I have added a new option to my arsenal for level 2 and level 3 hallux limitus that has recently received the approval of the Food and Drug Administration (FDA). The Cartiva Synthetic Cartilage Implant (Cartiva) is made out of a gel-like material that fits to the head of the first metatarsal through a 1 cm drill hole and expands to sit in the metatarsal head region. One leaves the gel material 2 to 3 mm proud on the metatarsal head and the implant expands over the edges of the drill hole, acting as a cap-like space in the joint. The surgeon would place the implant slightly dorsal of center in the metatarsal head region. The Cartiva implant not only improves range of motion but also decreases the arthritic bone on bone contact of the articular surface, resulting in decreased pain.
The Cartiva implant has been in use extensively in Europe and Canada with excellent results, and seems to make logical sense. The recovery after surgery is very fast and one only needs to ensure post-implant protection for approximately two weeks to allow the wound and soft tissue to heal. Early range of motion is preferable to avoid scar formation. Furthermore, the implant only requires a 1 cm drill hole in the central portion of the metatarsal head and does not destroy the joint surface like a metal implant, which allows very easy conversion to a fusion procedure if the procedure does not work well. Finally, the implant material seems to mimic the quality and density of bone. Therefore, it does not cause bone absorption or damage like a metal implant.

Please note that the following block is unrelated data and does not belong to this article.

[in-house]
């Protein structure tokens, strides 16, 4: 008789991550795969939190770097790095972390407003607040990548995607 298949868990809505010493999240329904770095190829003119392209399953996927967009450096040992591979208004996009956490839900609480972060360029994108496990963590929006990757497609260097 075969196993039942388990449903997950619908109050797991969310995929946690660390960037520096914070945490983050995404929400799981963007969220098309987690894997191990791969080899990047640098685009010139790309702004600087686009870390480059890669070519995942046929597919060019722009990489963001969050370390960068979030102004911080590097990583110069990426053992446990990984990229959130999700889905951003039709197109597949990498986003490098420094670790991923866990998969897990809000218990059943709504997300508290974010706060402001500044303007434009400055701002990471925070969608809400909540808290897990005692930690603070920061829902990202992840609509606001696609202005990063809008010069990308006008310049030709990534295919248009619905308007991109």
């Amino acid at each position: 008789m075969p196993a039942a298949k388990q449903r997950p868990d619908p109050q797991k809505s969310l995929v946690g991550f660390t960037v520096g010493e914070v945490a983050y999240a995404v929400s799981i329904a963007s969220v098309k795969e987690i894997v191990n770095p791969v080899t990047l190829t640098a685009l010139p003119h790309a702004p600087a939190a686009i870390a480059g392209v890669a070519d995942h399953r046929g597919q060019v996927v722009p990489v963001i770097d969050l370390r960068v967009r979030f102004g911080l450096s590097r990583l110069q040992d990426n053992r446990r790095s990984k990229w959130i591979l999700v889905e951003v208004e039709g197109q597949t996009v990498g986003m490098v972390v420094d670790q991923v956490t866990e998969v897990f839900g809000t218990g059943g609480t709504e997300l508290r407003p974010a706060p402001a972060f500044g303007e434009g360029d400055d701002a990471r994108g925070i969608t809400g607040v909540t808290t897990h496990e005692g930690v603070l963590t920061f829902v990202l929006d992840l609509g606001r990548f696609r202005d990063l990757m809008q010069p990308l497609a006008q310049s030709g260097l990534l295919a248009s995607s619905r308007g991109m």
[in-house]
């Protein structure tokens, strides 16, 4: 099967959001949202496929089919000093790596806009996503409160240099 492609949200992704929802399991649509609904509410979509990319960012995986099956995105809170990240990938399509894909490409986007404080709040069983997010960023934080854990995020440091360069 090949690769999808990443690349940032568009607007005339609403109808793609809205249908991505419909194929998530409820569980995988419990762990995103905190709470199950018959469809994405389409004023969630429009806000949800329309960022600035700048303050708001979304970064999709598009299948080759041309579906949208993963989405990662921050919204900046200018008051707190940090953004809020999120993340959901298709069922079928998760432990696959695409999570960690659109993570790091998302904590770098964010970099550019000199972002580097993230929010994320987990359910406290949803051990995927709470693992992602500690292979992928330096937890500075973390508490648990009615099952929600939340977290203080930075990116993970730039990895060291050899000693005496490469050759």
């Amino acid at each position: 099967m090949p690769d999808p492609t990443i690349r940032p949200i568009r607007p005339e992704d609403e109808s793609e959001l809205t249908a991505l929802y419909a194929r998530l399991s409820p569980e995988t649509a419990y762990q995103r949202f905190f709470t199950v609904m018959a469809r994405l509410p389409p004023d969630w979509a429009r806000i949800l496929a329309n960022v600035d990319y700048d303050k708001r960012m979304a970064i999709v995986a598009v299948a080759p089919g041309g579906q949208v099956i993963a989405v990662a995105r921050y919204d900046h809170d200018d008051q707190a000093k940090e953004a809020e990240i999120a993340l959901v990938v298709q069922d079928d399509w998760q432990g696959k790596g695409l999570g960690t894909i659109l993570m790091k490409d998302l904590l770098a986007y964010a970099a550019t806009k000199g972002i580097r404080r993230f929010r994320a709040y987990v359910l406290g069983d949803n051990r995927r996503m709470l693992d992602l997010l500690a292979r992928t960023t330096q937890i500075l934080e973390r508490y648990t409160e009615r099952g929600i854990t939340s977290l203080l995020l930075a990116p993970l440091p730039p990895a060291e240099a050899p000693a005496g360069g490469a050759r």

How The Implant Has Changed The Author’s Treatment Algorithm
My new algorithm for level 2 and 3 hallux limitus is to educate the patient on the options of surgery including cheilectomy, decompression osteotomy and the Cartiva implant option. I alert the patient that I will decide on the option at the time of surgery. I let him or her know that if I decide to perform a cheilectomy, I will subsequently assess if a decompression or implant is necessary. I treat early level 2 cases with cheilectomy. In rare cases of level 2 hallux limitus, I will use an implant and perform an osteotomy. Middle to late level 2 cases may require cheilectomy with either an implant or osteotomy. In my experience, early level 3 treatment is often like late level 2 treatment but I tend to perform more implant procedures than osteotomy procedures. Late level 3 cases often require cheilectomy with implant placement. In such cases, I discuss a potential future need for fusion of the joint. For men and some women, I suggest a fusion option if range of motion of the joint is not important for activities of daily living.
I believe this new implant has added a great option in the treatment of level 2 and level 3 hallux limitus. The Cartiva implant allows a more rapid recovery with limited downtime and preservation of the joint for potentially easy fusion options if necessary in the future.
Dr. Baravarian is an Assistant Clinical Professor at the UCLA School of Medicine. He is the Chief of Podiatric Foot and Ankle Surgery at the Santa Monica UCLA Medical Center and Orthopedic Hospital, and is the Director of the University Foot and Ankle Institute in Los Angeles (www.footankleinstitute.com ).
1. Coughlin MJ, Shurnas PJ. Soft-tissue arthroplasty for hallux rigidus. Foot Ankle Int. 2003; 24(9):661–72.
For further reading, see “Investigating The Alternatives To Arthrodesis For Advanced Stage Hallux Rigidus” in the January 2015 issue of Podiatry Today or “Addressing Myths And Misconceptions About Hallux Rigidus” in the June 2015 issue.